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Monday, 21 February 2011
Page: 753

Mr STEPHEN JONES (11:26 AM) —Can I begin by thanking the member for Murray for bringing this matter to the chamber. It is indeed both a tragedy and an opportunity, and I would like to add my voice to the sentiments that have been spoken before me by the member for Mallee and my colleague the member for Chifley. We join with all members of this place in mourning the tragic loss of Chase and Tyler Robinson, who died at Mooroopna on 30 May last year. It was a terrible tragedy for their parents, Vanessa and Scott Robinson. I take this opportunity to pass my condolences on to Scott and Vanessa, who I am sure are still grieving.

We know that Energy Safe Victoria examined the house and that police believe a gas leak was directly responsible for the tragic deaths of these young boys. Indeed, inspections have revealed a faulty gas appliance, possibly a heater, was responsible for these deaths. It really is regrettable that carbon monoxide poisoning only comes to national attention following a tragedy like this. I guess I am like every other Australian who only focused their attention on this issue after this terrible tragedy. I am also a father of two young children, and we have an unflued gas heater in our house. So we really do hope that some good can come from this terrible incident.

The problem with carbon monoxide is that you cannot see it and you cannot smell it, but at high levels it is deadly. We know that carbon monoxide is produced whenever any fuel such as gas, oil, kerosene, wood or even charcoal is burned. It is important to note that an appliance that is properly installed and maintained, as the member for Chifley outlined earlier, will not present a hazard. However, if an appliance is not working properly or is used incorrectly or if there is poor ventilation then dangerous levels of carbon monoxide will result. This points to the fact that it should be incumbent on all landlords everywhere, as the motion points out, to be aware of this and to properly maintain the heating equipment in their properties and have it inspected on a regular basis And, as tenants, when we enter into a lease arrangement, we should ensure that we check on the maintenance of appliances more vigilantly and do our part to insist that this maintenance takes place.

Of course, it is not only here in Australia. We know that around the world each year hundreds of people die accidentally from carbon monoxide poisoning. Some more die from carbon monoxide poisoning outside the home and other buildings, such as in cars, as the member for Mallee has pointed out. Foetuses, infants, elderly people and people with asthma or a history of respiratory or heart disease are especially susceptible.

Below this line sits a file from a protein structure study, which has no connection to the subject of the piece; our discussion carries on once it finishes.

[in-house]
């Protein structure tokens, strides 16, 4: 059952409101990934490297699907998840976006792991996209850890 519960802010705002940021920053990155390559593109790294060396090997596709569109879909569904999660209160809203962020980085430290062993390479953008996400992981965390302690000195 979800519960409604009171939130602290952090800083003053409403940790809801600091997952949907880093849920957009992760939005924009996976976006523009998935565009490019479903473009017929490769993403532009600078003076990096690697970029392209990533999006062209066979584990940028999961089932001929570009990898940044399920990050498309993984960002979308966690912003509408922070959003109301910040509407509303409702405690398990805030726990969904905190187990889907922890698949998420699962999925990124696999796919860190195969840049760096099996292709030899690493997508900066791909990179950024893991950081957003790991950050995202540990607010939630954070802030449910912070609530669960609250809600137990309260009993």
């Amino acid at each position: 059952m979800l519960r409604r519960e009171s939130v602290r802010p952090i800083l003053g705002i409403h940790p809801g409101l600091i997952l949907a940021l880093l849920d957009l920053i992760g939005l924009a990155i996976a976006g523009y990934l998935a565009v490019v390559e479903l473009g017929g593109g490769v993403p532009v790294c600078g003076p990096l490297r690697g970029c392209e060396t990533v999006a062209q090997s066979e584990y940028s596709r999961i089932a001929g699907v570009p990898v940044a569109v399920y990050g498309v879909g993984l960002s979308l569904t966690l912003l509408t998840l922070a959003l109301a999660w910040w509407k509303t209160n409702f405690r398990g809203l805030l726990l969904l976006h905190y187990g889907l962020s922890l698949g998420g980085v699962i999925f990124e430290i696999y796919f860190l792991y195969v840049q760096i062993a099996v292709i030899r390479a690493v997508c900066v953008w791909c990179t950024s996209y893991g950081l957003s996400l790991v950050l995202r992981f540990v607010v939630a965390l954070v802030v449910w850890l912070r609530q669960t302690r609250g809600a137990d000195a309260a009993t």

Some of the risks for carbon monoxide poisoning arise from commonly occurring situations, such as a blocked flue or a faulty cowl, damaged or corroded fluepipes, sealing up a fixed fresh air ventilator or using camping appliances indoors or in an improperly ventilated space. We should also all be aware that the threat from carbon monoxide is much higher if the appliance is in a very small room such as a toilet or bathroom—surprisingly, many gas heaters are still fitted in confined spaces such as these—or if you are sleeping in the same room as the appliance, such as in a tent or a caravan. The threat is also increased if ventilation to the appliance is absent or restricted or if the flue is in poor condition. It has been argued that the charcoal briquettes and portable barbecues should carry specific warnings about the dangers of burning charcoal in confined areas, and I agree that this is something that we should move on. These are risks that we should all be more aware of because of the everyday, commonly occurring situations where these risks arise. I believe that with the switch in consumption from electricity to gas heating in particular over recent years—a switch that I believe is only going to accelerate—this is a problem that we really do have to face as legislators.

Raised levels of carbon monoxide can have significant impact on human health, and the Australian government has taken steps to manage and reduce the amount of carbon monoxide that is produced. These steps include implementing national fuel quality standards, promoting alternative fuels and supporting the implementation of tighter vehicle emission standards. However, more needs to be done. Through the National Environment Protection Council, the Australian state and territory governments have also agreed on a national environment protection measure for ambient air quality. The measure includes national standards for six key pollutants, including carbon monoxide. The Gillard government is committing to working through the COAG framework to progress national action on a number of fronts. There is no doubt that lives would be saved if carbon monoxide detectors were fitted in homes with gas appliances and if states regulated to ensure that landlords were obliged to have qualified contractors inspect all gas appliances in rental properties on a regular basis. With these observations in mind, I have no qualms at all about speaking in favour of the motion and commending it to the House.

The DEPUTY SPEAKER (Hon. Peter Slipper)—Order! The time allotted for this debate has expired. The debate is adjourned and the resumption of the debate will be made an order of the day for the next sitting.